Why pregnant women are urged to get the Covid-19 vaccine

Vaccine hesitancy has become a pressing issue for pregnant women in Australia, with vaccination rates lagging below the general population. Here, the experts explain fact from fiction.

Women who are planning a pregnancy, already expecting, or who are breastfeeding may be uncertain about how the Covid-19 vaccine may affect them and/or their child.

Here, University of Melbourne VaxFACTS Associate Professor Margie Danchin and Mercy Health obstetrician Dr Alexis Shub respond to some key concerns.

Is the Covid-19 vaccine safe if I get vaccinated during pregnancy?

Yes, says Assoc Prof Danchin.

“The Pfizer or Moderna vaccines are recommended for women at any stage in pregnancy,” Assoc Prof Danchin explains.

“We’ve been giving flu and whooping cough vaccines during pregnancy for some time now and they give a two-for-one protection.

“They protect the mum-to-be and they offer some protection to a baby in the first months of life because antibodies cross the placenta and pass to the baby in breastmilk.”

Assoc Prof Danchin points out Covid-19 vaccines won’t be recommended or trialled in infants under six months, so they are vulnerable to the disease and rely on the people around them for maximum protection.

“Research is still trying to understand how well the Covid-19 antibody transfer does protect a baby but we do know antibodies have been measured in umbilical cord blood and breastmilk so we know they pass to infants,” she says.

Can I be vaccinated if there are complications in my pregnancy?

If you have complications in pregnancy there is even more reason to be vaccinated, Dr Shub says.

“Your baby may come early or be sick when born so it’s better if mum can be as healthy as possible and not get sick with Covid-19,” she says.

The vaccines are new – how do I know they won’t harm me or my baby?

A large study in the US showed no difference in common and expected side effects of Covid-19 vaccination between pregnant women and those who weren’t pregnant.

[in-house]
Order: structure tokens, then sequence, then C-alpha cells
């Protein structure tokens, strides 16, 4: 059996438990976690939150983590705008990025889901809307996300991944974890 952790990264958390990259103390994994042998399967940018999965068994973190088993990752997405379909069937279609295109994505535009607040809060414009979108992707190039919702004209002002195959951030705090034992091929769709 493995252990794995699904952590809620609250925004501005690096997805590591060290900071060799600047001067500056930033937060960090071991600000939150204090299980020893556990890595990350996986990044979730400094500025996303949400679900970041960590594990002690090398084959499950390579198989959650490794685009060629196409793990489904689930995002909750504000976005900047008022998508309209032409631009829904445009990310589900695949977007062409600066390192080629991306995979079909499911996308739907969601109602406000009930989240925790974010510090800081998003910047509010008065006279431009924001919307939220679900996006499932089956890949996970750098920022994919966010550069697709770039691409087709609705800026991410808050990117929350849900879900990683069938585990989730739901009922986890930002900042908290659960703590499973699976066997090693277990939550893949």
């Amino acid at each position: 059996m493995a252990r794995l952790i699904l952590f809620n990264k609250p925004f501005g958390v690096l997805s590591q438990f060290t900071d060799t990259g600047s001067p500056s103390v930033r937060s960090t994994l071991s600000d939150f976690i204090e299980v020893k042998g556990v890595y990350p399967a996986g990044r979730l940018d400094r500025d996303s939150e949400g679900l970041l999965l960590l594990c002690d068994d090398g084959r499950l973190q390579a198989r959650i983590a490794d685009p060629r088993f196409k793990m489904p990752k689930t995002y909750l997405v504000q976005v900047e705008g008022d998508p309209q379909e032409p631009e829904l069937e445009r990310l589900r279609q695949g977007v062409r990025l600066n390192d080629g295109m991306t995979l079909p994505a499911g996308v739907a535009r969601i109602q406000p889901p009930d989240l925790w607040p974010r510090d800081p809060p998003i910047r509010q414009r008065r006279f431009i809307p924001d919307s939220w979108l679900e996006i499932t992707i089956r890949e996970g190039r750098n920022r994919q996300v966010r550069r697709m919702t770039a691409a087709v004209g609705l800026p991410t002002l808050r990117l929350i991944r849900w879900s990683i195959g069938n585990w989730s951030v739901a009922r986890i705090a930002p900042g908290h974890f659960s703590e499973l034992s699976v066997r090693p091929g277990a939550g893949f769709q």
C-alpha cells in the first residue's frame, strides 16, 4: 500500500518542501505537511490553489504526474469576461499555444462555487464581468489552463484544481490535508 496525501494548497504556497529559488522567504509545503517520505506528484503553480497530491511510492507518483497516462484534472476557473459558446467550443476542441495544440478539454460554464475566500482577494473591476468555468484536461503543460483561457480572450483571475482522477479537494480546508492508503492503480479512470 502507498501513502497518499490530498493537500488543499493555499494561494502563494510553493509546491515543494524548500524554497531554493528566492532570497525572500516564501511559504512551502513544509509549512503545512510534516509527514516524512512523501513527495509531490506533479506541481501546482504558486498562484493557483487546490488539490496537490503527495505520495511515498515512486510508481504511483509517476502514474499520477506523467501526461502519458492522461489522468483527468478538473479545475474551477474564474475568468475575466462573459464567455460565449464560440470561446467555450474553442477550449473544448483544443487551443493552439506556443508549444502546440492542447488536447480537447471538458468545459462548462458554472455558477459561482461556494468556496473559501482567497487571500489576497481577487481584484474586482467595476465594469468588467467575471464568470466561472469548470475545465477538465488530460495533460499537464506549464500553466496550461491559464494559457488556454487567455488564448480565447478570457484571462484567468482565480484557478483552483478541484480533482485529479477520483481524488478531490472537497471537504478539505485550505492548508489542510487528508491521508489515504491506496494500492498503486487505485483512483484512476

“About 800 women in that study were followed through to delivering their baby and there was no difference in terms of miscarriage, stillbirth, the number of low birthweight babies or congenital anomalies between women who received a Covid-19 vaccine and women who didn’t,” Assoc Prof Danchin says.

What are the risks if I get Covid-19 while I’m pregnant?

Women who get Covid-19 during pregnancy have a five times increased risk of being admitted to hospital than women who aren’t pregnant, Assoc Prof Danchin says.

“There’s a two to three-fold increased risk of a pregnant woman going to ICU or needing to go on to a ventilator, and there’s a 1.5 times increased risk of having a premature baby,” she says.

“This risk is higher for women who are obese, have high blood pressure or insulin dependent diabetes, or who are over the age of 35.

“Covid-19 can be more severe when you’re pregnant because your immune responses are altered.

“Carrying a baby and changes to your circulatory system mean pregnant women just fight infection less well.”

Do the vaccines affect my chance of becoming pregnant?

Dr Shub says there is no evidence the vaccines will cause infertility.

“Some women have had changes in their periods over recent months and this can happen at times of stress, like lockdowns, job losses or changes, or because of Covid-19 infection – but not because of the vaccine,” she says.

Can I breastfeed if I’m vaccinated?

Early data shows the antibodies produced in response to the vaccine that circulate in the bloodstream ready to fight the infection if we catch Covid-19 can pass through breastmilk and provide some protection to an infant, Assoc Prof Danchin explains.

“Any of the vaccines in our Covid-19 program can be had by a woman who is breastfeeding – AstraZeneca, Pfizer or Moderna,” she says.

“The vaccine itself doesn’t pass into breastmilk – it is broken down in the body and destroyed within a few days.”

Does it help if people around a pregnant woman are vaccinated?

Absolutely, Assoc Prof Danchin says.

“We call this cocooning,” she says.

“But the most important thing a pregnant woman can do to protect herself and her baby is to be vaccinated.

“We don’t want pregnant women to feel they need to exclude people who aren’t vaccinated, as long as they don’t have symptoms of course.”

To find out more, read the Australian Government information guide on the Covid-19 vaccine and pregnancy, breastfeeding and fertility.

Written by Sarah Marinos.